Rachel Gips of South Portland watches as her dog, Messi, left, plays with another dog while walking along at Willard Beach in South Portland. Shawn Patrick Ouellette photo/Press Herald

SOUTH PORTLAND — South Portland City Council met in mid- June with the city park rangers to follow up on the Willard Beach dog report. 

When the council passed the ordinance changes that took effect in late June, they also asked Parks and Rec for a follow-up report on “how the rules are working” later in the summer. 

This was a pre-planned update from the park rangers about enforcement of the dog ordinance and a survey on how many dogs used the beach in July (the busiest month). 

Sydney Raftery, the park ranger, presented that report at the city council meeting. Raftery concluded the presentation with notes from the rangers, which included that people coming to the beach in the middle of the day with dogs tend not to be the people who utilize dog hours; general attitudes are very good. Occasionally people have acted in unacceptable manners; 69 percent of the citations have gone to people from outside South Portland. Consistency is key when an ordinance is amended and it leads to confusion and angst. 

“What you said about the beach, that is too bad. Sixty-nine percent are people from out of town,” said a South Portland resident Russ, whose last name was unclear during the Zoom broadcast of the meeting. “I honestly, 100 percent believe that unfortunately the dynamic in some parts of South Portland has changed. I don’t know for the better.”

This report included data on how many dogs and people use the beach during the dog hours, based on the counts the rangers have been making all summer, several warnings/tickets the rangers have issued over the summer, and a discussion about dog waste and whether the rangers perceive it as an issue.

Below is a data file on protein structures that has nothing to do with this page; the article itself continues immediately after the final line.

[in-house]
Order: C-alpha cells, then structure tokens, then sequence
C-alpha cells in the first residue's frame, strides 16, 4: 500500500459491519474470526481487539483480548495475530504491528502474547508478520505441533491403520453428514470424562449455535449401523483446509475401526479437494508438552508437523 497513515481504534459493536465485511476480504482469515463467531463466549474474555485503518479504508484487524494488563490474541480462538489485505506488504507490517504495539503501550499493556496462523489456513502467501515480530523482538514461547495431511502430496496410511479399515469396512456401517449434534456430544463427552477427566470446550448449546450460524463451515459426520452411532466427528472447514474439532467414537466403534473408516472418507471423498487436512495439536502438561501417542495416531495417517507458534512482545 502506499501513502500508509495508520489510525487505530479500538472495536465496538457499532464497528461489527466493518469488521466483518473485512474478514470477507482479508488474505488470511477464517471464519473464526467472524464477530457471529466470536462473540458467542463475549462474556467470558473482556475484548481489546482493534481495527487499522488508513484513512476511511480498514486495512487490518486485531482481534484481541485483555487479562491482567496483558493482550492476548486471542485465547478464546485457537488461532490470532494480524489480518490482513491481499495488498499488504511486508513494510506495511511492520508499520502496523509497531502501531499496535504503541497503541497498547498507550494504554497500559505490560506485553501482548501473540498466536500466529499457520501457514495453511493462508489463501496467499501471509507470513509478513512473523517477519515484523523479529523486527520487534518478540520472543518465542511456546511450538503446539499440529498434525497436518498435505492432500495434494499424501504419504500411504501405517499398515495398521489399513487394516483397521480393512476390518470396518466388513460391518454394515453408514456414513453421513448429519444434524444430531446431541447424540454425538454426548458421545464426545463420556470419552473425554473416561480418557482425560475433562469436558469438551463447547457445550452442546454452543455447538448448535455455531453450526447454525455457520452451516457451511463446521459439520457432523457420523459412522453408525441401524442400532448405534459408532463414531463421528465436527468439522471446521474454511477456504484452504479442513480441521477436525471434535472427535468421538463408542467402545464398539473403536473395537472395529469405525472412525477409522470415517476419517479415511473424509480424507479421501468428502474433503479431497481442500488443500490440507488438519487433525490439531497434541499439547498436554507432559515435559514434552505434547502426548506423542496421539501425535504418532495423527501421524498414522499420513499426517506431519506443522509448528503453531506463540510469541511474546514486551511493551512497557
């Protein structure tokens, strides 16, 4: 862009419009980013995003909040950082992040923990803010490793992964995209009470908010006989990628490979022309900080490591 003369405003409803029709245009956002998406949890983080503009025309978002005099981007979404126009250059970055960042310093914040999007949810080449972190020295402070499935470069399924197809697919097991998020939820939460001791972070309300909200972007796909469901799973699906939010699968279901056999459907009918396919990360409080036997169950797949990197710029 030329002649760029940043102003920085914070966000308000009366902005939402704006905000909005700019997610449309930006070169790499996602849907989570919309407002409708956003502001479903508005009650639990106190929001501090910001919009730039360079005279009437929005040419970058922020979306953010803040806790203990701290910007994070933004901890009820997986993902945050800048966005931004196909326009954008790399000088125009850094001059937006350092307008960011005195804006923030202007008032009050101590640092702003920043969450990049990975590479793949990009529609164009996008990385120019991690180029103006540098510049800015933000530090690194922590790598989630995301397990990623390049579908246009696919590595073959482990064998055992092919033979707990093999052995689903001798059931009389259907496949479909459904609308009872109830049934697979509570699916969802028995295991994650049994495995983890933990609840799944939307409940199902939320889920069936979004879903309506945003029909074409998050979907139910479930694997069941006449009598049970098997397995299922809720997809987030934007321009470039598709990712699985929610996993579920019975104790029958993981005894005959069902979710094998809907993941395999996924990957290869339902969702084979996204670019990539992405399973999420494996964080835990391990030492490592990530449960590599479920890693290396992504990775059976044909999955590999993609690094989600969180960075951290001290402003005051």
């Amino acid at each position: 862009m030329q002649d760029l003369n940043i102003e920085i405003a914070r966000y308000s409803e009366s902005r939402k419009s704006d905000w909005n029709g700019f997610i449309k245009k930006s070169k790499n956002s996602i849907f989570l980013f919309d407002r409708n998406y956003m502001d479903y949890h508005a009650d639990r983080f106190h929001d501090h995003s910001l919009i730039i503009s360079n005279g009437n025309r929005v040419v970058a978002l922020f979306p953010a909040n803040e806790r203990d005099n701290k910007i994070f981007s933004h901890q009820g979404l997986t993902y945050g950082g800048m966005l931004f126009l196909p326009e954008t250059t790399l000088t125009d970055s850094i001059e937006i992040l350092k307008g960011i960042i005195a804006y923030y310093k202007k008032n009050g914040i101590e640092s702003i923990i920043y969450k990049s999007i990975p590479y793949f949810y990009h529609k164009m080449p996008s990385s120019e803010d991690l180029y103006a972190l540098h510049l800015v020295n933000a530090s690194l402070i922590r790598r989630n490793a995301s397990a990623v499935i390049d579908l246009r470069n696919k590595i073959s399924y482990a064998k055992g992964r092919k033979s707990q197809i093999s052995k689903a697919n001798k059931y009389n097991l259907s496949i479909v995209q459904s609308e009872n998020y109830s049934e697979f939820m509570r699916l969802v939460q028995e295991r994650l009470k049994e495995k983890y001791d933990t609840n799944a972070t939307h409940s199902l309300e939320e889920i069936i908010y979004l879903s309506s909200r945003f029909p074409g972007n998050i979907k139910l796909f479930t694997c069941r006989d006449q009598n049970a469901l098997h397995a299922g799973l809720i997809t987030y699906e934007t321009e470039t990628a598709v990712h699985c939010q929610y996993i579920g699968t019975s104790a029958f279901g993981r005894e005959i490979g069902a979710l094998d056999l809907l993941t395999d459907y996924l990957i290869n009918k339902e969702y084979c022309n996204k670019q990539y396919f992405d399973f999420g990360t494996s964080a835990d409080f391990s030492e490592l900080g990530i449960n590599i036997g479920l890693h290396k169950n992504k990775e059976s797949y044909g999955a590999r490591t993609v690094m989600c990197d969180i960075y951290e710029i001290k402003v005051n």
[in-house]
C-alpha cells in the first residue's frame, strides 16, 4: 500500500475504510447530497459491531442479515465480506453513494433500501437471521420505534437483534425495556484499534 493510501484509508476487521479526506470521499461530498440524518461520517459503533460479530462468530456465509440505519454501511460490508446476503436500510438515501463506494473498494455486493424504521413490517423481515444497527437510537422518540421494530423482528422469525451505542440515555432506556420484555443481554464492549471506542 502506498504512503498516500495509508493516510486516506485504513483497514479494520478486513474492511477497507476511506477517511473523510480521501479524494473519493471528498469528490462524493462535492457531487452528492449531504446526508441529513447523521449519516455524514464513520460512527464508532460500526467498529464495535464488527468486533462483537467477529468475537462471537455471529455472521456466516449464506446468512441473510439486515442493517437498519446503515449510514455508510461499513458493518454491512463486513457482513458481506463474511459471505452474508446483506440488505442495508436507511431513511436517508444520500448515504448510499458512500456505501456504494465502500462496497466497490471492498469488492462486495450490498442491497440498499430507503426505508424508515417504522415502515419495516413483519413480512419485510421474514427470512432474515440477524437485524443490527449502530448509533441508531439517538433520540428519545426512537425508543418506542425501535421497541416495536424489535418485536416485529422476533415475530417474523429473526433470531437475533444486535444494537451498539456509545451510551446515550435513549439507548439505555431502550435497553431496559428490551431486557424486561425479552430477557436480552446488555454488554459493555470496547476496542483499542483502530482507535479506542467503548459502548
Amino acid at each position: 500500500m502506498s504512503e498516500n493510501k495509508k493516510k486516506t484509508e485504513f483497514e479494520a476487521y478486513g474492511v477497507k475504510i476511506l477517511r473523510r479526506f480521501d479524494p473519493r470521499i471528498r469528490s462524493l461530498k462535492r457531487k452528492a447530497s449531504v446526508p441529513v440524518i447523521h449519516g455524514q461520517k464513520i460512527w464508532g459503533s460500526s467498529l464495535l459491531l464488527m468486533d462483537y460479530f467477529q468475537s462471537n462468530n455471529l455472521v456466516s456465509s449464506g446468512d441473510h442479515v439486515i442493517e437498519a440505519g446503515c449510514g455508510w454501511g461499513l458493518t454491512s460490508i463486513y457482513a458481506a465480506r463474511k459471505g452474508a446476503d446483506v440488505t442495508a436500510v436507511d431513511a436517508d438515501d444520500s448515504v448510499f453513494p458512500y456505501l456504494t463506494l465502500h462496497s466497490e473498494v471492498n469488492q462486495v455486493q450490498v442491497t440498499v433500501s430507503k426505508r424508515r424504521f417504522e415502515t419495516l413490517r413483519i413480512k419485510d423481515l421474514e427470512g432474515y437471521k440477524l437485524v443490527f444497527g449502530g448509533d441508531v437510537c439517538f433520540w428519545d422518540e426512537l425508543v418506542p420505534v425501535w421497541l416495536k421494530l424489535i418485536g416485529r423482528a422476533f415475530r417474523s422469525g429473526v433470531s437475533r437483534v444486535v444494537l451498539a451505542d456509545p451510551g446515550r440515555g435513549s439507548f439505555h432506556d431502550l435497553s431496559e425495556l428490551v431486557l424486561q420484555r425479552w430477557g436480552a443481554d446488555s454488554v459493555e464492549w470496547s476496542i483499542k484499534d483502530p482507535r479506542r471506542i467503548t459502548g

“I am on that beach every day I can count on two hands the number of days I’ve missed over the last year and a half,” said Peggy Stewart, with SoPo Dogs. “In fact I am at Hinckley almost every day, except for now because of the algae. Like it or not, and I think you councilors can identify with this, people talk to me about the dogs all the time and so I hear lots of opinions about the dogs. There is one thing that we have general consensus on is that the rangers have done a terrific job this summer. Sydney Raftery is a lovely person but all of them are good. They have been very fair, very communicative, and I just want to thank them for that.”

Stewart went onto discuss how the word has been spread to all dog walking beach goers that if a dog isn’t beach ready they shouldn’t be out there and that voice control needs to be implemented when on the beach with a dog.

According to the Facebook group South Portland Dog Owners Group: “After the meeting, SoPo Dog plans to submit our written response to the report, which will also include many of the suggestions we have already made for improvements in signage, fencing, and other areas. Depending on the report’s conclusions, we will consider requesting that the Council revisit or tweak some of the recent ordinance changes, such as the 7 – 8 p.m. leashed hour at Willard, and the “toy rule.”

After months of public debate, the South Portland City Council passed an amendment to the city’s dog laws back on June 16 and took effect on June 27. The motion passed after a lengthy community discussion where numerous South Portland residents voiced concerns that revolved around when dogs were permitted at Willard Beach. Residents talked about their problems with the city’s new dog laws.

“I am very disappointed that we have to continually revisit this issue that is essentially a non-issue,” said resident Cynthia Rubinoff-Myers at the June 14 meeting. “Allowing our family members, our dogs to play without restraints on our only beach is not a huge problem. I really don’t understand why it has become such a huge problem, and it’s only been recently, and I am not trying to be disrespectful, but I am so very frustrated by how this has become such a big issue.”

Dogs are allowed on the beach from 7 to 9 a.m. and from 7 to 9 p.m. The rules run from May 1 through Sept. 30. However, from 7 to 8 p.m., dogs must be on a leash.  Dogs will be allowed at Willard Beach all day from Oct. 1 through April 30 but must be leashed from 10 a.m. to 3 p.m. 

Councilors have yet to respond to several complaints about beach hours, according to one resident who has reached out numerous times regarding the issue. According to the data, the most hours visited by dog owners were during the evenings.

The council held three previous meetings regarding the debate between beachgoers and dog owners. On May 17, the council held a second reading and further amended the ordinance to require dogs on Willard Beach to be leashed from 7 to 8 p.m. during the summer months starting May 1 through Sept. 30. This substantive amendment necessitated another reading. At the May 3 meeting, the council considered the first reading of this ordinance. It also amended it to include a provision prohibiting unleashed dogs from chasing wildlife while correcting a few grammatical errors.

Comments are not available on this story.